Why Facebook hashtags were doomed to #fail
We’re nearly four months into Facebook’s reluctant acceptance of hashtags and, to this point; it’s really been much ado about nothing. In fact, if you look at Edgerank Checker’s data, it’s less than nothing – posts with hashtags actually have less viral reach than those without. That’s a negative impact on Facebook page performance for those keeping score at home.
I had very modest expectations for Facebook hashtags, but complete and utter irrelevance? The more I thought about it, though, the more I realized how foolish I was to think they ever had a chance.
[contextly_sidebar id="a30aa96da751337bc3cc0f6b44609f3b"]Hashtags Don’t Make Sense In A News Feed Algorithm
Firstly, the hashtag, as it evolved on Twitter, was a wonderfully simple solution to an exceptionally complex problem: how do you organize and surface topics in a purposely-unfiltered eco-system? Chris Messina, founder of the hashtag on Twitter, wrote about this desire in a blog post back in 2007: “I do think that there is certainly some merit to improving contextualization, content filtering and exploratory serendipity within Twitter. This is a rather messy proposal to that effect.”
Facebook went a different route to solve this problem, electing to decide what information users would see through an increasingly complex News Feed algorithm that now has over 100,000 individual weights, according to Lars Backstrom, Engineering Manager for News Feed Ranking at Facebook. As a result of this, users have been conditioned not to seek out information, but rather to scroll through their feed and passively receive information instead.
Hashtags Work Well for Discovery, Not Personal Connectivity
Secondly, Twitter and other social platforms that have seen hashtag success, like Tumblr and Google+, are primarily asymmetric social networks. Their entire purpose is to discover people and content of interest regardless of a personal connection with either entity. And, given that it would be impossible to monitor the thousands of people influential on any given topic, it’s possible to monitor a hashtag and see what’s being discussed at any moment.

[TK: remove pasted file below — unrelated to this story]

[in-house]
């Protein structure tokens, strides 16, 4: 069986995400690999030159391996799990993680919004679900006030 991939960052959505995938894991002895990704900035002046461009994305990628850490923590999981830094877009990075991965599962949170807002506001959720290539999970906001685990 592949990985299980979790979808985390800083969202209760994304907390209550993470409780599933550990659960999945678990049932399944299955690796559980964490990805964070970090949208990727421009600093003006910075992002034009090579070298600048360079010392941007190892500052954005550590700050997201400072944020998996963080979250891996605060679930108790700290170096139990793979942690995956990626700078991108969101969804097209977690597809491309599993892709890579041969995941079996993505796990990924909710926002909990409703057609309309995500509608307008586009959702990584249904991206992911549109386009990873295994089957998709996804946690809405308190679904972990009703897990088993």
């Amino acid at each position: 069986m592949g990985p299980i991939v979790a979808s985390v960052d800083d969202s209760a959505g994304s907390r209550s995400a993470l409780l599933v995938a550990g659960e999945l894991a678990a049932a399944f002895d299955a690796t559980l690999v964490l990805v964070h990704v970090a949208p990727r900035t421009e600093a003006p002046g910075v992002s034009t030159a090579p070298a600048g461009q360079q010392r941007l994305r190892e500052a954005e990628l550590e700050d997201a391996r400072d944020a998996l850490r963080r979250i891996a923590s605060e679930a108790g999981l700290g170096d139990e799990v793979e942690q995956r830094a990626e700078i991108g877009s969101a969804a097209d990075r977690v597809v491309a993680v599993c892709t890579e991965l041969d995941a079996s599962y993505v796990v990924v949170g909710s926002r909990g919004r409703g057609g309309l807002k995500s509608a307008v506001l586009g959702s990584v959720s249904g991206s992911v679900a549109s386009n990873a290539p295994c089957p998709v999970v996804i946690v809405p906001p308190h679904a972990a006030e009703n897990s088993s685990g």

Facebook, on the other hand, evolved as a platform to connect friends, family and other social circles in a closed environment. The notion of seeing what the entirety of Facebook is thinking about the Breaking Bad series finale, for instance, feels jarring because users go to Facebook to see what the people they know are up to – not strangers and the Internet at large.
Hashtags Don’t Always Have a Positive Connotation
There are other, smaller reasons why Facebook hashtags have been a fail. The fact that hashtags were formerly useless, and a sign of borderline spam, has caused the moderate social media user to develop an aversion to the mere sight of the hashtag on Facebook. User education is another hurdle with a network as large and an audience as diverse as Facebook.
The ironic thing is that one beacon of hope for the hashtag on Facebook is Google. Just last week Google very sneakily rolled out hashtag support in search and, while it prominently features Google+ posts, there are links to conduct the same search on Twitter and Facebook.
Is it enough to save hashtags on Facebook? Probably not. But hey, they #NeedToTry.
David Carrillo is an online marketer at The Search Agency with a passion for all things digital. His background is in content and social but he has a passion for a variety of marketing disciplines ranging from technical SEO to display advertising.
Image courtesy of Shutterstock.